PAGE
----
T-bill yields likely to hover around 8.5 pc

DAR ES SALAAM: Money market analysts are optimistic that the long-term Treasury bill that goes under the hammer today will be attractive to many investors because of its profitability.

They say that yields for 364 Treasury bill would likely hover around 8.5 per cent which will increase investors’ appetite and push for oversubscription.

However, the analysts are worried that the US 10-year bond with an attractive yield of 5.0 per cent may sway the appetite for local bill.

Zan Securities Chief Executive Officer Raphael Masumbuko said on Tuesday that increasing yields in the 364-day bill might overshadow the 35 and 91-day papers, potentially leading to reduced subscriptions.

“The bill yields are projected to hover around 8.5 per cent, making the short-term papers attractive,” Mr Masumbuko said.

The Zan CEO said the rise in yields could be attributed to several factors, including “high budget financing need, an environment carrying inflationary risks, and investor expectations”.

Zan Securities also anticipates low subscription levels for the 35 and 91-day bills because investors will concentrate on activity in the 364-day paper which may push its subscription levels up.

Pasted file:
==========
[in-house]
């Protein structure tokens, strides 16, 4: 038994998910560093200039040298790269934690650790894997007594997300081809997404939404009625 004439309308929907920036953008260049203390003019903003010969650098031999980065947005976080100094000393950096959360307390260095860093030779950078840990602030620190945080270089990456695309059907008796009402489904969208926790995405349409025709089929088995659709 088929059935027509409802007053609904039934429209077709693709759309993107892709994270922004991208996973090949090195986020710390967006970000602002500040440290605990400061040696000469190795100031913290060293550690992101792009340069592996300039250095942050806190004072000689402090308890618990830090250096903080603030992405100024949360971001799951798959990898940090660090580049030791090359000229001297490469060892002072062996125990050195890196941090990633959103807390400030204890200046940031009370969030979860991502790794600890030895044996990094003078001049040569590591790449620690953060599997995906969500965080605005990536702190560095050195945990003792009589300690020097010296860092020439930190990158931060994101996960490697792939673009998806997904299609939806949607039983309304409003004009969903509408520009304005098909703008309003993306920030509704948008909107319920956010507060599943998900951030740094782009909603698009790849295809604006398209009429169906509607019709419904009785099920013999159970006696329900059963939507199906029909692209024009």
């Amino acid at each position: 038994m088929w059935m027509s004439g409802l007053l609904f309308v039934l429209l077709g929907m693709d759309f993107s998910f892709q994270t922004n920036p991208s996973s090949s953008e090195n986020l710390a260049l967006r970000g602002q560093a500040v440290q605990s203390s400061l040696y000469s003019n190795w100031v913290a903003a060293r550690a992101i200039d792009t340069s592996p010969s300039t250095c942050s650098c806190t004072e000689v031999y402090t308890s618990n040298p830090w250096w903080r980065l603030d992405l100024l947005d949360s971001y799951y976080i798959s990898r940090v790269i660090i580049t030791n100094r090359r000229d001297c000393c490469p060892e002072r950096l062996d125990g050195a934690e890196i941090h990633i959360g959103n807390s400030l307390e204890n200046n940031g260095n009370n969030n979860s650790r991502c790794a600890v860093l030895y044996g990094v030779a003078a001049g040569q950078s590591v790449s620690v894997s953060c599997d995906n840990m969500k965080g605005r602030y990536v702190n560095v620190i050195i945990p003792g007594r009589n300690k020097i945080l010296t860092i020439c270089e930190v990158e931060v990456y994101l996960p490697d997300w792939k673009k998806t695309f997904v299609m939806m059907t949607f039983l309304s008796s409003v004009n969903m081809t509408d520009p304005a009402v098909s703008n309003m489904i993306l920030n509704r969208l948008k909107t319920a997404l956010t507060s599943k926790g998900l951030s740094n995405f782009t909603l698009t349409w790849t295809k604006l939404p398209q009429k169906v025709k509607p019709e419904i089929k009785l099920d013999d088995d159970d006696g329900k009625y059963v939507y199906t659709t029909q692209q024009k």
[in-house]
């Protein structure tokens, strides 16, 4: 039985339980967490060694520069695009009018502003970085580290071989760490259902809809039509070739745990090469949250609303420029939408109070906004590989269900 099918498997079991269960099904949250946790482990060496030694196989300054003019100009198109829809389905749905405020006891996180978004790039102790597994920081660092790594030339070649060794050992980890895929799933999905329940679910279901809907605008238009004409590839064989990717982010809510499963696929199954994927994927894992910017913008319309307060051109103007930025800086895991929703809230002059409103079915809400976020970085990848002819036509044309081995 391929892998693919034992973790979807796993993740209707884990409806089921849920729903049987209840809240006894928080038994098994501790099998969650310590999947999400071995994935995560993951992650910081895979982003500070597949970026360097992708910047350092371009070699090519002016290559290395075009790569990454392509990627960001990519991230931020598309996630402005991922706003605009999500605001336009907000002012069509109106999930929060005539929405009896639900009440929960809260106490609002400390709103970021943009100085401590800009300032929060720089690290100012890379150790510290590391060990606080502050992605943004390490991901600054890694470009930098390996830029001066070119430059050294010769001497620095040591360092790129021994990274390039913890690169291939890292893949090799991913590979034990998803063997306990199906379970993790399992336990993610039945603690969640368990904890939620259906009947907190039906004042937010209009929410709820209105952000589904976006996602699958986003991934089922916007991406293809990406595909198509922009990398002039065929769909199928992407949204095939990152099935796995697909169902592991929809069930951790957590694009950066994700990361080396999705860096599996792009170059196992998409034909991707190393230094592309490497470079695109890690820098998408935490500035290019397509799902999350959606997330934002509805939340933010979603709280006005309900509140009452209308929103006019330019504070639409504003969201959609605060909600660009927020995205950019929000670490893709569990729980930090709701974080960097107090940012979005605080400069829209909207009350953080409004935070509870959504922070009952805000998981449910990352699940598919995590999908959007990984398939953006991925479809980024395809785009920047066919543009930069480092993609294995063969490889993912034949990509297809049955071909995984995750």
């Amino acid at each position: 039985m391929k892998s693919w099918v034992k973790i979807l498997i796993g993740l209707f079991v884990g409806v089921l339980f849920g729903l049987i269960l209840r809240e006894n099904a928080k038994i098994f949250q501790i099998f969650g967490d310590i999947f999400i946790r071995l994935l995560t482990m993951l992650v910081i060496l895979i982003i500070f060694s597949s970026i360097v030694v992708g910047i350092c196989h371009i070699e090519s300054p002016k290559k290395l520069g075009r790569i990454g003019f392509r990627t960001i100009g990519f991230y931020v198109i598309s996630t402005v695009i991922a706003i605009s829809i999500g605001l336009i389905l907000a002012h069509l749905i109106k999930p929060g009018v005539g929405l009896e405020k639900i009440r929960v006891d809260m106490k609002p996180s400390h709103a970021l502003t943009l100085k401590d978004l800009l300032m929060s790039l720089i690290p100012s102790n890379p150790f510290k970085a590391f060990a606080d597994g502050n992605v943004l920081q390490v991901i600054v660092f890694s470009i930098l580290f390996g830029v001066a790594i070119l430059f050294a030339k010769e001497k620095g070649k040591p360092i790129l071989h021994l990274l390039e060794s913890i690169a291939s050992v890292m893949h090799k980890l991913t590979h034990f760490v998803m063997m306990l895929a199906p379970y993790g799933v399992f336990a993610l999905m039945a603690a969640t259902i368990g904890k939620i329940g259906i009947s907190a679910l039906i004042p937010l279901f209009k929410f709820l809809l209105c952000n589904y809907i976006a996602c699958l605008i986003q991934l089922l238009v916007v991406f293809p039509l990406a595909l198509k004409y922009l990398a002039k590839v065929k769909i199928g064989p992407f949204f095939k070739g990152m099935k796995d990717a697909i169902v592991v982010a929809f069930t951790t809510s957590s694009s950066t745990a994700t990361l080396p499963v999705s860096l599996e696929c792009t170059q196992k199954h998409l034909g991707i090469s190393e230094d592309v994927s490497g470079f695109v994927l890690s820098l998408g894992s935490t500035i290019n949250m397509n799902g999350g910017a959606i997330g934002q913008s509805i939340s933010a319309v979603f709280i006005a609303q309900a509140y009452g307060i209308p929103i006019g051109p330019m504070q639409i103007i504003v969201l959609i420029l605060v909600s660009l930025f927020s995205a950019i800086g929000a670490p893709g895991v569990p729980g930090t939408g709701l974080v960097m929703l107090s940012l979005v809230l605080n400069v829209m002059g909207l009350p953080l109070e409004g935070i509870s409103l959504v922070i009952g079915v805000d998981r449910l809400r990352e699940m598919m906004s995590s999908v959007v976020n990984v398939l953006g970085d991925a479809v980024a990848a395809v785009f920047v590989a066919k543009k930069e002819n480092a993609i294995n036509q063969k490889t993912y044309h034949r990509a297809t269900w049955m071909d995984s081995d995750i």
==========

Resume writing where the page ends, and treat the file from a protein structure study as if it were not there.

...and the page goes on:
Money markets analysts also peg their yields increase projection by looking back on the last two previous T-bills auctions where rates for 182 and 364 days bills grew at respective rates of 3.02 per cent and 6.47 per cent.

Vertex International Securities CEO Mateja Mgeta said that they expect investors’ appetite will lean more on 182 and 364 days bills, with the latter taking a larger chunk of investors’ money.

“Our expectations are the yields will continue to increase in the upcoming auction,” Mr Mgeta told the ‘Daily News yesterday.

On top of that Vertex head said the increase of the US 10-year securities with 5.0per cent yield may have a considerable impact on today’s auction results.

“We think a recent increase in the US paper will have a considerable impact on [today] auction with investors eyeing to hedge against exchange rate impact,” Mt Mgeta said.

The hedging is due to the US dollar supply and demand trend in the economy.

World Bank President Ajay Banga was quoted yesterday, during the annual Future Investment Initiative (FII) in Riyadh, saying that the US 10-year Treasury (yield) just crossed 5.0 per cent briefly on Monday.

“These are areas we haven’t seen. So yes, that is right there lurking in the shadows,” Mr Banga said, referring to a rise in the benchmark for borrowing costs around the world which further threatens an economic slowdown.

Meanwhile, last week on the fixed income securities market, bond turnover went up by 7.0 per cent after a 19 per cent deceleration the previous week.

The total bond turnover for the week was 72.06bn/-. Approximately 99.6per cent of the total bonds turnover originated from the 20-year and 25-year tenors in 60 deals.

The total number of deals in the bonds market was 73 deals for the week, while only two deals originated from the corporate bonds segment.

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